1. wandering
  2. predicting
  3. rejecting
  4. rehearsing

Answer: c

LO 7.3: Describe the influences on listening and barriers to effective listening.

Topic: Listening and the Individual: Influences and Barriers

Skill Level: Apply What You Know

Difficulty Level: Medium

TB_Q7.14 Which of the following is NOT a characteristic of mindful listening?

  1. ability to eliminate the noisy barriers
  2. eliminating compassion and empathy
  3. desire to get the whole message
  4. willingness to place your agenda lower on the priority list than the speaker’s

Answer: b

LO 7.6: Discuss two ways to improve your own listening behavior.

Topic: Improving Your Listening Skills

Skill Level: Apply What You Know

Difficulty Level: Medium

True/False Questions

TB_Q7.15 Close relationships include rapport, empathy, and authenticity, all of which are built by active listening.

Answer: True

LO 7.1: Identify six reasons why listening is important.

Topic: The Importance of Listening

Skill Level: Remember the Facts

Difficulty Level: Easy

TB_Q7.16 Listening is the process of receiving, constructing meaning from, and responding to spoken and/or nonverbal messages.

Answer: True

LO 7.2: Describe the four stages of listening.

Topic: What is Listening? Four Stages

Skill Level: Remember the Facts

Difficulty Level: Easy

TB_Q7.17 Evaluating is the stage of listening in which the listener interprets messages associated with sounds.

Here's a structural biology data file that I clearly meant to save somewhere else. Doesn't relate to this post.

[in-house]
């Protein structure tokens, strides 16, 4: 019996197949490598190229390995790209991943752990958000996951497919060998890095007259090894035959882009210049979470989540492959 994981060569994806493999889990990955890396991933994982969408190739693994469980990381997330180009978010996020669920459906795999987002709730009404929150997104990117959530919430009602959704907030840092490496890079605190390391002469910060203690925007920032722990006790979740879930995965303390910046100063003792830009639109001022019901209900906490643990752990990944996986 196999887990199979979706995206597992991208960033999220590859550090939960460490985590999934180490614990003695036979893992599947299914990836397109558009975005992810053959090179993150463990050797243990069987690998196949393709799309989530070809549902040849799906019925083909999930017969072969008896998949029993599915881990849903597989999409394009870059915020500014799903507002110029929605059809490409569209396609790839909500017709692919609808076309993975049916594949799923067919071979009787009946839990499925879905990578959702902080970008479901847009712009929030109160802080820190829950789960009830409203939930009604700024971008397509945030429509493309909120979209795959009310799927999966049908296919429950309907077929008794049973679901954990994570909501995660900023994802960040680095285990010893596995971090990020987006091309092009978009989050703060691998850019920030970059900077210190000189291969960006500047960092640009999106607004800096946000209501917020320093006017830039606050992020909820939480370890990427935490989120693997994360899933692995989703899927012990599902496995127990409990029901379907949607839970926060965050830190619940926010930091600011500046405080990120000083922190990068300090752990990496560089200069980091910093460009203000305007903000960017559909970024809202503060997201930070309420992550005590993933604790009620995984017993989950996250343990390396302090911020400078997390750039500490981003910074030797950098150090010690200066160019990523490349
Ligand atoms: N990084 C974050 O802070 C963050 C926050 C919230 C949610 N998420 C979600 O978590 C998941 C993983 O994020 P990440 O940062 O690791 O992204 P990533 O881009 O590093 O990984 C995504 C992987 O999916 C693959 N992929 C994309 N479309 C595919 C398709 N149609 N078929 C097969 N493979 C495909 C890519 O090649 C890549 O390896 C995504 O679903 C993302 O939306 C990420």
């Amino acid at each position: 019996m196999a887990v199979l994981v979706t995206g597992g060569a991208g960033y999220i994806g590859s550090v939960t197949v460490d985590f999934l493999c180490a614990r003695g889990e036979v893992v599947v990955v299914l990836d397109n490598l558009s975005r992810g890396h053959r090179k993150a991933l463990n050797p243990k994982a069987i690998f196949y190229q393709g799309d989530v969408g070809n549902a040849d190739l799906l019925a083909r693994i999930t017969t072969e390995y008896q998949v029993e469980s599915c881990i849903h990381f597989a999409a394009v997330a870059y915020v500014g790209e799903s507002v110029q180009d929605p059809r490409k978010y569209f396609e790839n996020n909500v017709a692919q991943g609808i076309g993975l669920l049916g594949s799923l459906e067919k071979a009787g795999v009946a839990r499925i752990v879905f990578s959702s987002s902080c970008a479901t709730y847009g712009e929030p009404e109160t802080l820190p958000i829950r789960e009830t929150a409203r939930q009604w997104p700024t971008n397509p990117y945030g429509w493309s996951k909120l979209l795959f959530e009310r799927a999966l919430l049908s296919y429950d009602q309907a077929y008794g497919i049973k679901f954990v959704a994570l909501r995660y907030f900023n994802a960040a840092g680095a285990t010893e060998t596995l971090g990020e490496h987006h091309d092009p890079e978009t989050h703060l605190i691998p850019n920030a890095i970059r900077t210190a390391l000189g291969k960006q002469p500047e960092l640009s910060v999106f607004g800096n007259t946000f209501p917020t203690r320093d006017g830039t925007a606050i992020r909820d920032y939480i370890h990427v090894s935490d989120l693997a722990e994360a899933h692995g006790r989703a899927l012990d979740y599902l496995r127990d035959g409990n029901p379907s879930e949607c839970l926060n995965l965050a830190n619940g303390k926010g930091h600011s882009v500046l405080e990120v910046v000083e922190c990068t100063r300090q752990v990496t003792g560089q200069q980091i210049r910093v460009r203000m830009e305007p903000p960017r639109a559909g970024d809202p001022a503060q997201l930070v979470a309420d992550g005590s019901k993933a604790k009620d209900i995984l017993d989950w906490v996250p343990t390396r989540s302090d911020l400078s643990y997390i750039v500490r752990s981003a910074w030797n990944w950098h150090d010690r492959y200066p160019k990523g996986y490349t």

Answer: False

LO 7.2: Describe the four stages of listening.

Topic: What is Listening? Four Stages

Skill Level: Remember the Facts

Difficulty Level: Easy

TB_Q7.18 An individual’s listening style is based on a set of attitudes, beliefs, and predispositions regarding the information he or she receives.

Answer: True

LO 7.3: Describe the influences on listening and barriers to effective listening.

Topic: Listening and the Individual: Influences and Barriers

Skill Level: Understand the Concepts

Difficulty Level: Medium

TB_Q7.19 Supportive listening can be developed by eliminating distractions, such as cell phones, music, or television, in an interpersonal interaction.

Answer: True

LO 7.3: Describe the influences on listening and barriers to effective listening.

Topic: Listening and the Individual: Influences and Barriers

Skill Level: Understand the Concepts

Difficulty Level: Medium